How is Alimony Awarded In Wisconsin?

In Wisconsin, Alimony or Spousal Maintenance is not guaranteed. The courts have “broad discretion.” It’s important that your attorney knows how the court or judges in your county look at alimony or what is called spousal maintenance.

Alimony or Spousal Maintenance is not guaranteed in the state of Wisconsin. The courts have “broad discretion.” Learn from Attorney Austin Miller of Sterling Law Offices what factors the court considers and why it’s important that your attorney knows how the court or judges in your county look at alimony.

In Wisconsin, it is important that you understand that there isn’t a clear formula for how alimony is calculated. As stated by Attorney Austin Miller in the above video, it can come down to the county in which your case is heard. Your attorney knowing how that court and its judges look at alimony, or what is also called spousal maintenance, will be important as your case goes forward.

A couple of the factors that can affect the amount of alimony you can receive or owe to your ex spouse are the number of years you were married and what each spouse earns.

There may not be alimony awarded if the marriage didn’t last more than 10 years. This isn’t a hard rule, it is typically the normal amount of time you will need to be married before alimony is considered. Additionally, the court will look to award alimony when there is a large disparity of income between the spouses.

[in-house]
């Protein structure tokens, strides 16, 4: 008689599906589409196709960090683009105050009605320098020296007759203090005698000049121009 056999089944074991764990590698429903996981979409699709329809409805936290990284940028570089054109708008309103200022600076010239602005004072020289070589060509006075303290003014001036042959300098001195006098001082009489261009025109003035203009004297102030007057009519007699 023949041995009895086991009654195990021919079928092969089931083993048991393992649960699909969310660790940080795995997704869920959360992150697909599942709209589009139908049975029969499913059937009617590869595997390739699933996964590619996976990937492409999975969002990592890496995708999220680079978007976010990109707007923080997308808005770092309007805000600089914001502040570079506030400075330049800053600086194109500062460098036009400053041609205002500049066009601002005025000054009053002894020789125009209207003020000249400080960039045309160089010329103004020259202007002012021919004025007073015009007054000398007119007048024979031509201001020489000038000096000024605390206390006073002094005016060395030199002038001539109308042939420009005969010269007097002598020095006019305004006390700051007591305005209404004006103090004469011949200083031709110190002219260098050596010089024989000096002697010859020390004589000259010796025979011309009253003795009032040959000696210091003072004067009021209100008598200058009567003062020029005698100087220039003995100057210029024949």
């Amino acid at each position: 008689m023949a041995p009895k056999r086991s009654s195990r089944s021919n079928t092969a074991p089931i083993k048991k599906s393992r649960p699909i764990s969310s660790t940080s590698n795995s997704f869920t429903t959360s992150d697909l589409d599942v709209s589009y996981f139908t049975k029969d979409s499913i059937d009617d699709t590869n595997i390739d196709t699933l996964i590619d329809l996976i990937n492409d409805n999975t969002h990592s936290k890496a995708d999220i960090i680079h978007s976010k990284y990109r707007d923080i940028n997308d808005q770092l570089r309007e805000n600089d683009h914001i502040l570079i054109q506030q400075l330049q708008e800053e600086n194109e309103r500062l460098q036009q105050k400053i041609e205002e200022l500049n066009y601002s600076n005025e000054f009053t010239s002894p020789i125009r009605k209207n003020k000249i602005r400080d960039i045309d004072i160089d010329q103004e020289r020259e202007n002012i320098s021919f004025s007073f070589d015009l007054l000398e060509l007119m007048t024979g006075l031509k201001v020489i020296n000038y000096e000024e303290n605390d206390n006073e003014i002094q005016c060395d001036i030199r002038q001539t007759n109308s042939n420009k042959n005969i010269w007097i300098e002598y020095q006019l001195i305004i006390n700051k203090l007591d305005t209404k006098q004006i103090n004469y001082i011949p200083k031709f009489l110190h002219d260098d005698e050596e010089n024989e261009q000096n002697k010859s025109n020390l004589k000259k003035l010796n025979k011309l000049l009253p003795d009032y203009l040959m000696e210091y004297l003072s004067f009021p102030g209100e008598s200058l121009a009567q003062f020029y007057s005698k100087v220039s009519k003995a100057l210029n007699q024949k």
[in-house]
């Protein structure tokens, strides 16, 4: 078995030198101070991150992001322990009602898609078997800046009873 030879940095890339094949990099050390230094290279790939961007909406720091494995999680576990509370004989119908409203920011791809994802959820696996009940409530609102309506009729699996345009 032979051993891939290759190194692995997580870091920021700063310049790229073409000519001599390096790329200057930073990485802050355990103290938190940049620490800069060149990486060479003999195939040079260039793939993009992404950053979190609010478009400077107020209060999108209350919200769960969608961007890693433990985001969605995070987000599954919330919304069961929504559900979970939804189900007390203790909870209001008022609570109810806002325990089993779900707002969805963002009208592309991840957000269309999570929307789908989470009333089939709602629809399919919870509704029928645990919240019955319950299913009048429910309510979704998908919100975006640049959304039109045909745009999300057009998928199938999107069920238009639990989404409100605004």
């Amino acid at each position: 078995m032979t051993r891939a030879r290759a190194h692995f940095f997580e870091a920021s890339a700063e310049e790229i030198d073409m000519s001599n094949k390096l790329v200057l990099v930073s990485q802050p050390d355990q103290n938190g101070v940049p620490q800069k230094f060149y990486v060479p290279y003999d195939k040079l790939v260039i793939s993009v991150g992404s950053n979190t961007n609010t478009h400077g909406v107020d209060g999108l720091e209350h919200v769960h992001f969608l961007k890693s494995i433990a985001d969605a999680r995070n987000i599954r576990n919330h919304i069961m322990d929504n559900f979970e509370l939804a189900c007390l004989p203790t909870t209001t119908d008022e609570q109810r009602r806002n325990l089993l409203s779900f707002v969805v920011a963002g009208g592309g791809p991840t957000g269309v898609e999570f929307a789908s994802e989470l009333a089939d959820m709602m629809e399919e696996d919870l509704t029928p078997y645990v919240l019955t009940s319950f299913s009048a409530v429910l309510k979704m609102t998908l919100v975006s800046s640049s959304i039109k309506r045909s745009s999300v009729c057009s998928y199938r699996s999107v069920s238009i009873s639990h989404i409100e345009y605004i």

Other factors that will be considered are age and health, earning capacity, previous agreements made prior to or during the marriage, contributions by a spouse to the earning capacity of the other spouse, and the education level of each spouse before the marriage and at the time of the divorce.

The purpose of alimony is to even out the impact of the divorce on the lesser earning spouse. The legal basis of spousal maintenance as it is called in Wisconsin is to provide financial equality after the divorce and when the combined income is no longer being brought into a single household.

Due to the broad discretion of the courts and the many factors that can determine the amount of alimony to be owed, it is best that you have an attorney that knows the court and judges of your county. It is also valuable to have an attorney that is skilled at navigating and negotiating fair outcomes when it comes to alimony.